How does that affect George Washington? The culture of his time, and the traditions of his fathers accepted slavery. According to President Ballard, the Lord would take that into consideration when he is judged.
But it seems that parts of our society would not grant the same mercy.
President N. Eldon Tanner taught a similar idea, “It is not possible to judge another fairly unless you know his desires, his faith, and his goals. Because of a different environment, unequal opportunity, and many other things, people are not in the same position.” (link)
It’s not possible to judge each other, or anyone else – accurately. We simply don’t have the knowledge. Especially towards those who we don’t actually know or who come from a different era. It’s a fools errand, and frankly, none of our business.
Last week the statue of Brigham Young on the quad at BYU was defaced twice. A friend of mine predicted that the Church would change the name of Brigham Young University within five years because its namesake had racist beliefs and shared them. I surely hope he is wrong. When I think about Brigham Young I think of the man who was a prophet, saved the Church, orchestrated the westward movement and built Zion. There is so much good to focus on, rather than picking the scabs of some of the culture of his day, or the traditions of his fathers.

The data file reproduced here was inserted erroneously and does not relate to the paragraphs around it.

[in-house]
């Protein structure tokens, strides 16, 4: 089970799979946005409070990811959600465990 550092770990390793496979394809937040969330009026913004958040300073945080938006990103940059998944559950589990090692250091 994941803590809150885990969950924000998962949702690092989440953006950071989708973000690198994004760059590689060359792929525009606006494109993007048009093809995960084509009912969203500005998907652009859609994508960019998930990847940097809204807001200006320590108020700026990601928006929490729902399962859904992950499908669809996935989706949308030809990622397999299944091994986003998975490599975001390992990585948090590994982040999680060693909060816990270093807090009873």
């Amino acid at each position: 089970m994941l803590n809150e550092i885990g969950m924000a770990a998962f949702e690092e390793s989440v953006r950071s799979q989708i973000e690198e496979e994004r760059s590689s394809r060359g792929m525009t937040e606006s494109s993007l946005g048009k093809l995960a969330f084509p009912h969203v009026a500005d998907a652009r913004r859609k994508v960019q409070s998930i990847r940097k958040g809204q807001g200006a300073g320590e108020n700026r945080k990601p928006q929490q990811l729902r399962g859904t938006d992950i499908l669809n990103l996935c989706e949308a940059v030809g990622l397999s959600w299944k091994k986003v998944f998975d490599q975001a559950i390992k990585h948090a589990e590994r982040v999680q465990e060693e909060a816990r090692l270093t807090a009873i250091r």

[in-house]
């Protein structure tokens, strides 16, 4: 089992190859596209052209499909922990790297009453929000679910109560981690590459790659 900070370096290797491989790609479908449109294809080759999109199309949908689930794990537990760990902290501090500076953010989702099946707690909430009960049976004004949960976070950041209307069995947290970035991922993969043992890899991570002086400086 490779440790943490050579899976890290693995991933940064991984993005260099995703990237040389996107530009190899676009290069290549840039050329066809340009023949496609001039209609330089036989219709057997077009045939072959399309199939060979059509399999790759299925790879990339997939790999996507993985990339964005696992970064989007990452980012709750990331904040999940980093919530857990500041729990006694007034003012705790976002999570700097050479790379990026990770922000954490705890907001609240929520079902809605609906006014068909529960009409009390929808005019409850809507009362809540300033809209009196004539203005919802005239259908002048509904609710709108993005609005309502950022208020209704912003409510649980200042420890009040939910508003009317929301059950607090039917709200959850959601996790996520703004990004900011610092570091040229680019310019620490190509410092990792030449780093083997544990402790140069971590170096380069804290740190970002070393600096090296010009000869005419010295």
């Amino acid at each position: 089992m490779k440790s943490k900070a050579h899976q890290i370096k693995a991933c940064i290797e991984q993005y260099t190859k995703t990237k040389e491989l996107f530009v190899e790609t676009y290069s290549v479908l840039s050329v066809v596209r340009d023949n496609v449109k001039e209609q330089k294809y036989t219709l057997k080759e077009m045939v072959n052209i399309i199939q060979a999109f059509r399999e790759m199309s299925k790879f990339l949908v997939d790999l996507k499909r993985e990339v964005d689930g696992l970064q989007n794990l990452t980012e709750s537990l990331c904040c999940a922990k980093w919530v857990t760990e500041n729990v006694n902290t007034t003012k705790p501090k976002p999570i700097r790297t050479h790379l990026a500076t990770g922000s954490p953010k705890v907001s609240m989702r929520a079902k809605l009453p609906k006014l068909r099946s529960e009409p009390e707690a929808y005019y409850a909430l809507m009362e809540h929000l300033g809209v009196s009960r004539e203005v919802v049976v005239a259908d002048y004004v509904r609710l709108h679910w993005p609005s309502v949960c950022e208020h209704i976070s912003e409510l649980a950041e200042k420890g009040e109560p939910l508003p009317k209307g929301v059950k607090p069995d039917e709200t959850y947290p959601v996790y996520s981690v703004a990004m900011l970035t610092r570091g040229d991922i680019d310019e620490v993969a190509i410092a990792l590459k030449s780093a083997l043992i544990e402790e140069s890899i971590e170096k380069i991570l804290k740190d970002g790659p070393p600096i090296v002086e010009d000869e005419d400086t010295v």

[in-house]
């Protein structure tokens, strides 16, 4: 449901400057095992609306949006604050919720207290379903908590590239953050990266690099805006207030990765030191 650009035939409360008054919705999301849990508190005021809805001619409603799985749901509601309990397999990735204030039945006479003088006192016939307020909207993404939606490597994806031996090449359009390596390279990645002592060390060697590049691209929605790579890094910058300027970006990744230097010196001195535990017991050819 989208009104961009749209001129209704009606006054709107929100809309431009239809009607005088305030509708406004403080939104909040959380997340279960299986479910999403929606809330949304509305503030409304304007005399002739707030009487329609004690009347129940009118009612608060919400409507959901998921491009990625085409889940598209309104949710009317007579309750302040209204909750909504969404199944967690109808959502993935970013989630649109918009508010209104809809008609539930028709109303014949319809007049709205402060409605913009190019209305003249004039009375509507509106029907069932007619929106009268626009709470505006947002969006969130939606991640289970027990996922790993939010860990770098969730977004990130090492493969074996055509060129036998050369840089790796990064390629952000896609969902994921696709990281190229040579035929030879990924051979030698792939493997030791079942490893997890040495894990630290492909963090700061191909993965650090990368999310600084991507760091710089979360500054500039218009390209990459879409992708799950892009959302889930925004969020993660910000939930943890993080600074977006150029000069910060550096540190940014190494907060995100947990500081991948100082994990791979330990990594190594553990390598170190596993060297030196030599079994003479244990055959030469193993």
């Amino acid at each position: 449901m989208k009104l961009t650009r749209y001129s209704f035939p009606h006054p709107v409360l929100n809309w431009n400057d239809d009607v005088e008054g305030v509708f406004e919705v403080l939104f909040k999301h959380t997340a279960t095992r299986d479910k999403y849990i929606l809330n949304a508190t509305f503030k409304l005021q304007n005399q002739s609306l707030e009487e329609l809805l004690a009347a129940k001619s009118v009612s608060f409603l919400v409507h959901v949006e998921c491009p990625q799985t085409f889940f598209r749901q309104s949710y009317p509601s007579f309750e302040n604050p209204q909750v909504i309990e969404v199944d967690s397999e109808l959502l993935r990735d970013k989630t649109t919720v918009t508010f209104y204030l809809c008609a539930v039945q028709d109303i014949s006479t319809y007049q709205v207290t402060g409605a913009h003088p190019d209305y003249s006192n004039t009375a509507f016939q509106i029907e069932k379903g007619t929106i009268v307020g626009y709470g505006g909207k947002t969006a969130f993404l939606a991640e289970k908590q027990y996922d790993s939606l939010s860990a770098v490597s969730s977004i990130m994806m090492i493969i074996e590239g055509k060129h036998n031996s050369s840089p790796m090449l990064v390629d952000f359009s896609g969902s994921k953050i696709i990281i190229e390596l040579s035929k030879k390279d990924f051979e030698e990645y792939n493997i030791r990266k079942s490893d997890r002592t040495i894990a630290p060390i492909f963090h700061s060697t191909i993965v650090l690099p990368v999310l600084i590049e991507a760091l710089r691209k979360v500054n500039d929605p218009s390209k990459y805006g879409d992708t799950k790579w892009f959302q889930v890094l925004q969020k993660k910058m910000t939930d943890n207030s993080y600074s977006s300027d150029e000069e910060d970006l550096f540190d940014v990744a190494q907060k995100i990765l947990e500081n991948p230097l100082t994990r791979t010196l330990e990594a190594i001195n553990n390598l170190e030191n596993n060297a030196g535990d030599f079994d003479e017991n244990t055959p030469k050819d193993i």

I’m not going to pronounce final judgment on George Washington, or Brigham Young. I don’t know how they look at things currently, or what they may have repented of. Nor should I pronounce final judgment on the people attempting to pull down their legacies. That’s Christ’s job, and frankly, I don’t want that job.
It’s not my place – but this is not just me being super spiritual, there is some self interest at play…
When I stand before the Savior, I hope to be judged by the good that I have done, and the mercy that I have shown. I don’t want to be defined by my worst traits and actions, especially if I have repented and tried to improve.
I surely don’t want the Lord to respond to me by saying, “Remember that time you judged my prophet Brigham Young as being a racist and then you vandalized his statue? Let’s use the same degree of mercy as a guideline for this interview. Ready?“
If receiving God’s mercy requires that I give others – past and present – the benefit of the doubt and not judge them on their worst moments or traits, then so be it.